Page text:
in the distance she stood placid

so recently still a sister, a friend, a lover.

Words uttered near my old self louder yet

delirious as they took a step back

immobile my bones remained strapped

I smiled inside for I alone knew all was well. 

Fabrice Poussin teaches French and English at Shorter University. Author of novels and poetry, his work has appeared in Kestrel, Symposium, The Chimes, and many other magazines. His photography has been published in The Front Porch Review, the San Pedro River Review as well as other publications. 

From the Rising Sea by Ferris E Jones

From the rising sea strolled the fiend,

A male serpent of solemn might.

A manifestation of night,

Scales, remnants of wings convened.

Children were no longer portals,

The feast must be a regions fate.

Time for a purge of God’s mortals,

Swollen, their desires, innate.

The boiling war of forlorn horns,

Linger on the vengeful brows.

Realm’s will all fall, when mankind mourns,

Peace comes with a million bows.

Ferris E Jones is an award-winning, internationally published poet and screenwriter living in Puyallup Washington. His work has appeared in both print and online magazines, including as the featured poet for Creative Talents Unleashed. Other magazines include: Glo Mag, Piker Press, Se La Vie Writers Journal, Write on Magazine, Outlaw Poetry, Degenerate Literature 17, Tuck Magazine, The Literary Hatchet, Warriors with Wings, In Between Hangovers, and many other literary publications. He is the recipient of two grants from the Nevada Arts Council and the Editor and Publisher of Nevada Poets 2009. Ferris has twice received honorable mention awards from Writers Digest annual screenwriting contest. Ferris is also the Author / Editor of seven collections of poetry. You can learn more about Ferris E. Jones by visiting www.inquisitionpoetry.com where each month he features the work of other poets. The goal of this site is to spread the word of poetry throughout the world.

Beach Boys Dance by Michael Lee Johnson

They dance and drum to their songs.

Boogaloo Boys, Beach Boys, still band members die.

Revolts and rebellion always end in peace, left for the living.

Even the smoking voice of Carl Wilson dies

with a canary inside his cancerous throat called “Darlin.”

Dennis Wilson, hitchhiking, panhandling with the devil Charles Manson,

toying with heroin, he’s just too much trouble to live.

Check their history of the living and the dead; 

you will find them there, minor parts and pieces

musical notes stuck in stone wall cracks,

imbibe alcohol, cocaine.

Names fade, urns toss to sea

dump all lives brief memories,

bingo, no jackpot.

Michael Lee Johnson lived 10 years in Canada during the Vietnam era and is a dual citizen of the United States and Canada.  Today he is a poet, freelance writer, amateur photographer, and small business owner in Itasca, DuPage County, Illinois.  Mr. Johnson published in more than 1072 new publications, his poems have appeared in 39 countries, he edits, publishes 10 poetry sites.  Michael Lee Johnson, has been nominated for 2 Pushcart Prize awards poetry 2015/1 Best of the Net 2016/2 Best of the Net 2017, 2 Best of the Net 2018.  210 poetry videos are now on YouTube https://www.youtube.com/user/poetrymanusa/videos.  Editor-in-chief poetry anthology, Moonlight Dreamers of Yellow Haze:  http://www.amazon.com/dp/1530456762; editor-in-chief poetry anthology, Dandelion in a Vase of Roses available here   https://www.amazon.com/dp/1545352089.  Editor-in-chief Warriors with Wings:  The Best in Contemporary Poetry, http://www.amazon.com/dp/1722130717.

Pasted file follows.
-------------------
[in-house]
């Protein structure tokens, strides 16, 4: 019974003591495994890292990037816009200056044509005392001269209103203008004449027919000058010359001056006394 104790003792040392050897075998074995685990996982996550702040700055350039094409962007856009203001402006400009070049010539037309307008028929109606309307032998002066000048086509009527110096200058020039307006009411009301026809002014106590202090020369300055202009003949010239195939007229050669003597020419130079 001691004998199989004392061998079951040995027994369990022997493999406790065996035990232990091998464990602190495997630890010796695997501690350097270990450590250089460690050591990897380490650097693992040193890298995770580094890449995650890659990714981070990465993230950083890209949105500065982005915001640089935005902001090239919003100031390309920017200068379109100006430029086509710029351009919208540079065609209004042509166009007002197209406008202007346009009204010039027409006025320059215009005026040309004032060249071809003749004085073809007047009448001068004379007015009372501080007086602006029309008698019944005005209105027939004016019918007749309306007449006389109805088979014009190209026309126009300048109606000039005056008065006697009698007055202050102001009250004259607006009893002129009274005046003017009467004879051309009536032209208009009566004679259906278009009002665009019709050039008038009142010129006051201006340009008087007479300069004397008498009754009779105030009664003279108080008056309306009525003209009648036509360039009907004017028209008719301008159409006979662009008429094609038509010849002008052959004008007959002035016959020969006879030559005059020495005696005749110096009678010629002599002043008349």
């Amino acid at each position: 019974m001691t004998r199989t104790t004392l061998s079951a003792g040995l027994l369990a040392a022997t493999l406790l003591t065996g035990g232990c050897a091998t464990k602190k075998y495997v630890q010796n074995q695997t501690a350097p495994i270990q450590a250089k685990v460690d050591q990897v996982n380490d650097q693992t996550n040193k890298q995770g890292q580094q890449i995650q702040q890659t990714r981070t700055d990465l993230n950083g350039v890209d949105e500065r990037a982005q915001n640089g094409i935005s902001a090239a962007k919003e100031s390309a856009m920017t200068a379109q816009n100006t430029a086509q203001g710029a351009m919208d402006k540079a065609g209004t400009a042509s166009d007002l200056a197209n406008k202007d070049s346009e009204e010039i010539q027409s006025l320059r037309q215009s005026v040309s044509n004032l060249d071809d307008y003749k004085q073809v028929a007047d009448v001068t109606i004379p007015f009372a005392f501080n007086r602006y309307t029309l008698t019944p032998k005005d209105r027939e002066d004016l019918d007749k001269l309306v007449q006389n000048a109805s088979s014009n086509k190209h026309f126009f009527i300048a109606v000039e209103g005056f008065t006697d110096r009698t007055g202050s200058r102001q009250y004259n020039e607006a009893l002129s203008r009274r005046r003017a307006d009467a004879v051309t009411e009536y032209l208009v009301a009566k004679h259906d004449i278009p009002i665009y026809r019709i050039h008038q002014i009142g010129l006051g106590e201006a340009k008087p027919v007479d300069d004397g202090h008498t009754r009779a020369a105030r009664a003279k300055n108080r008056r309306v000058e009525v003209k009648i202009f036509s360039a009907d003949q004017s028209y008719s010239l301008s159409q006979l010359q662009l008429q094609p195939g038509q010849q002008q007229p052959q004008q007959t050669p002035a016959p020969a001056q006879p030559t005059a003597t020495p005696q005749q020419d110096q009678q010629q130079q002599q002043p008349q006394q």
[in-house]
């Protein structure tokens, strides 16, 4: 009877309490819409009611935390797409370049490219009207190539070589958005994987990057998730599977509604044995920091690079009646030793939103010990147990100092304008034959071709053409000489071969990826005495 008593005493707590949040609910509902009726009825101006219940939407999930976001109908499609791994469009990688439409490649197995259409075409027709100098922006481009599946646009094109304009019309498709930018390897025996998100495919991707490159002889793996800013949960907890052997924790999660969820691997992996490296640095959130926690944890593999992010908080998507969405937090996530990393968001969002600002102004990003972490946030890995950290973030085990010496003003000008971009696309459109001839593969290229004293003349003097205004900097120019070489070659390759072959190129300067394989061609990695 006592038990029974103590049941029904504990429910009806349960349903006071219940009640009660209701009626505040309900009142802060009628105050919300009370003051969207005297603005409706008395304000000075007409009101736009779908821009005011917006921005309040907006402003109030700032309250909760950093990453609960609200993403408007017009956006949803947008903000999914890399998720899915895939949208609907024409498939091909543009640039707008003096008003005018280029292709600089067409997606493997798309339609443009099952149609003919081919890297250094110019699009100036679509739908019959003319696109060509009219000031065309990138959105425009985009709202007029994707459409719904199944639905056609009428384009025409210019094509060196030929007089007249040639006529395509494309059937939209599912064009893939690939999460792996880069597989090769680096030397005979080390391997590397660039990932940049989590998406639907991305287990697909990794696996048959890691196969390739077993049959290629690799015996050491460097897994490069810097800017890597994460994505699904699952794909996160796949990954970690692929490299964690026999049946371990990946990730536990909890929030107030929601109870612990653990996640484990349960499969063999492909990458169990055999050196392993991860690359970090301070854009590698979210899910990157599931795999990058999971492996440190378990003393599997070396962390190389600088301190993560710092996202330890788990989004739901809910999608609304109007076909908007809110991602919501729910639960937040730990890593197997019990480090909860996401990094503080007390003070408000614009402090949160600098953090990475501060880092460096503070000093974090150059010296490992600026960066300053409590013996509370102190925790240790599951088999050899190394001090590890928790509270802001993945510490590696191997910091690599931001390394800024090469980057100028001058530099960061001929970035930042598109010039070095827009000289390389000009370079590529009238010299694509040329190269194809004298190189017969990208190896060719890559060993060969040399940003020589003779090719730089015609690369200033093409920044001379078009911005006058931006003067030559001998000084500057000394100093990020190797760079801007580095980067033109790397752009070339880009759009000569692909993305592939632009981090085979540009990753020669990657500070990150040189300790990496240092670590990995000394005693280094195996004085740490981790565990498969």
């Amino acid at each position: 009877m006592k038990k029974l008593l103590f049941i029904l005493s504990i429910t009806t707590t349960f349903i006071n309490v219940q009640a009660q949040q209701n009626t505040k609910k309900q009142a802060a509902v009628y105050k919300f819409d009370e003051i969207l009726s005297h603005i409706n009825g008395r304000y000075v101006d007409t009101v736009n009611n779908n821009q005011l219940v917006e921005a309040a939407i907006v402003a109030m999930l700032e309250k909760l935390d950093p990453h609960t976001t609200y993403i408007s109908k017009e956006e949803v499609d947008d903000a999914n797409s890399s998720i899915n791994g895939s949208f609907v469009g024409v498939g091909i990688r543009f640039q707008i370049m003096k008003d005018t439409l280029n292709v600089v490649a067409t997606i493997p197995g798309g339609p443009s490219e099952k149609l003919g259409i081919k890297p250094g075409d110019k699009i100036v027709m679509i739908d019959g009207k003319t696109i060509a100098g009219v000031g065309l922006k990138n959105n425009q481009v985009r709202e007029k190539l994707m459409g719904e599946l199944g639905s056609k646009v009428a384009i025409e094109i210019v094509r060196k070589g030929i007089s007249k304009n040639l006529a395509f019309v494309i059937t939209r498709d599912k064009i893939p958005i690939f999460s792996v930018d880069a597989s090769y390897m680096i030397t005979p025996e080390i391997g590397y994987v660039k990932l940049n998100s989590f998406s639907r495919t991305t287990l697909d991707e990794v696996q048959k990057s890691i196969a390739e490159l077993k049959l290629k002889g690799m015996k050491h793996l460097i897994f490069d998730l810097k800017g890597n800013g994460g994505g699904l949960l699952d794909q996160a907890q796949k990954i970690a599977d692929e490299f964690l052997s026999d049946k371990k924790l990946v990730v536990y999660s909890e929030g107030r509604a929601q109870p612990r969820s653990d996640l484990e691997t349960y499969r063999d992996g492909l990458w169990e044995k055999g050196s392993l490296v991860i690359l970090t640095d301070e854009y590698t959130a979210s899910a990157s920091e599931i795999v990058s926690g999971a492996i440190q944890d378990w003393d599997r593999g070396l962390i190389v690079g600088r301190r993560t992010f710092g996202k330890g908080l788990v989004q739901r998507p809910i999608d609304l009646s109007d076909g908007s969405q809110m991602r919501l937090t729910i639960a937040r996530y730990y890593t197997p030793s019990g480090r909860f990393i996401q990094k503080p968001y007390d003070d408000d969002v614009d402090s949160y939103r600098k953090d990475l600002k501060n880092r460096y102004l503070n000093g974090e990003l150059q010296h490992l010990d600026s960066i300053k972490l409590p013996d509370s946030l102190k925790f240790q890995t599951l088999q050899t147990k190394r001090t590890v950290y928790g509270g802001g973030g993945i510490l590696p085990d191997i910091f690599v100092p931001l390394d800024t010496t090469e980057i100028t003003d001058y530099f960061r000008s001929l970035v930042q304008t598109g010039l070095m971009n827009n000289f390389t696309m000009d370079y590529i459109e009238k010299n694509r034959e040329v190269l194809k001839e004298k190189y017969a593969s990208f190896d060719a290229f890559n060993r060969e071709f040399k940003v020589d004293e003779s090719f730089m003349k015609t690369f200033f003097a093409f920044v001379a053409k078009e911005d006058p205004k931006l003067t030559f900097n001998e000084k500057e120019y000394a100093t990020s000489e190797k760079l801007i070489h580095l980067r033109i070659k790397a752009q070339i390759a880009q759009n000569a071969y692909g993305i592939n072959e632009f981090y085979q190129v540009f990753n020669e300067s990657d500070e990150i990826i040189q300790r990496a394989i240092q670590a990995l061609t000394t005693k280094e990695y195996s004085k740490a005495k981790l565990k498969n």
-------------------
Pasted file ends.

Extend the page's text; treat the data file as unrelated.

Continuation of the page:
The Forest by James G Piatt

In the hushed forest where deer often flock, 

I listen to birds warbling like in a dream,

Away from city people that only sit and gawk:

Images from my childish hours do teem,

Into my searching mind like a flowing stream:           

Over the dull yellow and arid lea so dry,        

The moisture-laden clouds vividly gleam,                              

And my thoughts idly flutter far up into sky.

As I sit near a pond’s verdant and soft loam,

Like a butterfly’s quest for a sugary thought,

Serene feelings into my lonely soul do roam.             

As the day is filled with feelings I sought,

 I ponder on the wood’s ancient lore,                                                 

As I calmly rest on the forest’s soft floor.                                         

James G. Piatt is a Best of Web nominee and three time Pushcart nominee, has had four collections of poetry; “Solace Between the Lines,” “Light,” “Ancient Rhythms,” and “The Silent Pond,” as well as over 1480 poems, five novels and 35 short stories, published worldwide. He is now looking for a publisher for his fifth collection of poems which he has just completed.  He earned his BS and MA from California State Polytechnic University, and his doctorate from BYU